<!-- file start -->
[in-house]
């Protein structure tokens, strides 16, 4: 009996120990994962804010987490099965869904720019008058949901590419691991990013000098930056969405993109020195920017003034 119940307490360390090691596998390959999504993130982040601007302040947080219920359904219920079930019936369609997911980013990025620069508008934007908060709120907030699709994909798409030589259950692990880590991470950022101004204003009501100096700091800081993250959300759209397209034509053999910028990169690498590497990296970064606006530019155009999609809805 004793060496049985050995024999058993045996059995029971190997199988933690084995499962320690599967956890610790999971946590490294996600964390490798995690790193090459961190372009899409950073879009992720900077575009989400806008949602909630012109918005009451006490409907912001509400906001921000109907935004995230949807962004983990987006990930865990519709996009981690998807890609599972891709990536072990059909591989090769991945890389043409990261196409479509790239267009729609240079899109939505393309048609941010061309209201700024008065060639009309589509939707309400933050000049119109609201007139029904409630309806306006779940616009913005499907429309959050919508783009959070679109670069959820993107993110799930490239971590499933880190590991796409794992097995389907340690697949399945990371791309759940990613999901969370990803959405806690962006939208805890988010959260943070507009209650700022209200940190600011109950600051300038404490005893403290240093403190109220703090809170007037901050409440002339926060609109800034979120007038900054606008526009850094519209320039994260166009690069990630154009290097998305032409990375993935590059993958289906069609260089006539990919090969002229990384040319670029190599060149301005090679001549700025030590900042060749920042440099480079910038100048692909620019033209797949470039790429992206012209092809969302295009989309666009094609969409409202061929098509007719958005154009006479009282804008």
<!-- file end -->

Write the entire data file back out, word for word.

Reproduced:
[in-house]
């Protein structure tokens, strides 16, 4: 009996120990994962804010987490099965869904720019008058949901590419691991990013000098930056969405993109020195920017003034 119940307490360390090691596998390959999504993130982040601007302040947080219920359904219920079930019936369609997911980013990025620069508008934007908060709120907030699709994909798409030589259950692990880590991470950022101004204003009501100096700091800081993250959300759209397209034509053999910028990169690498590497990296970064606006530019155009999609809805 004793060496049985050995024999058993045996059995029971190997199988933690084995499962320690599967956890610790999971946590490294996600964390490798995690790193090459961190372009899409950073879009992720900077575009989400806008949602909630012109918005009451006490409907912001509400906001921000109907935004995230949807962004983990987006990930865990519709996009981690998807890609599972891709990536072990059909591989090769991945890389043409990261196409479509790239267009729609240079899109939505393309048609941010061309209201700024008065060639009309589509939707309400933050000049119109609201007139029904409630309806306006779940616009913005499907429309959050919508783009959070679109670069959820993107993110799930490239971590499933880190590991796409794992097995389907340690697949399945990371791309759940990613999901969370990803959405806690962006939208805890988010959260943070507009209650700022209200940190600011109950600051300038404490005893403290240093403190109220703090809170007037901050409440002339926060609109800034979120007038900054606008526009850094519209320039994260166009690069990630154009290097998305032409990375993935590059993958289906069609260089006539990919090969002229990384040319670029190599060149301005090679001549700025030590900042060749920042440099480079910038100048692909620019033209797949470039790429992206012209092809969302295009989309666009094609969409409202061929098509007719958005154009006479009282804008």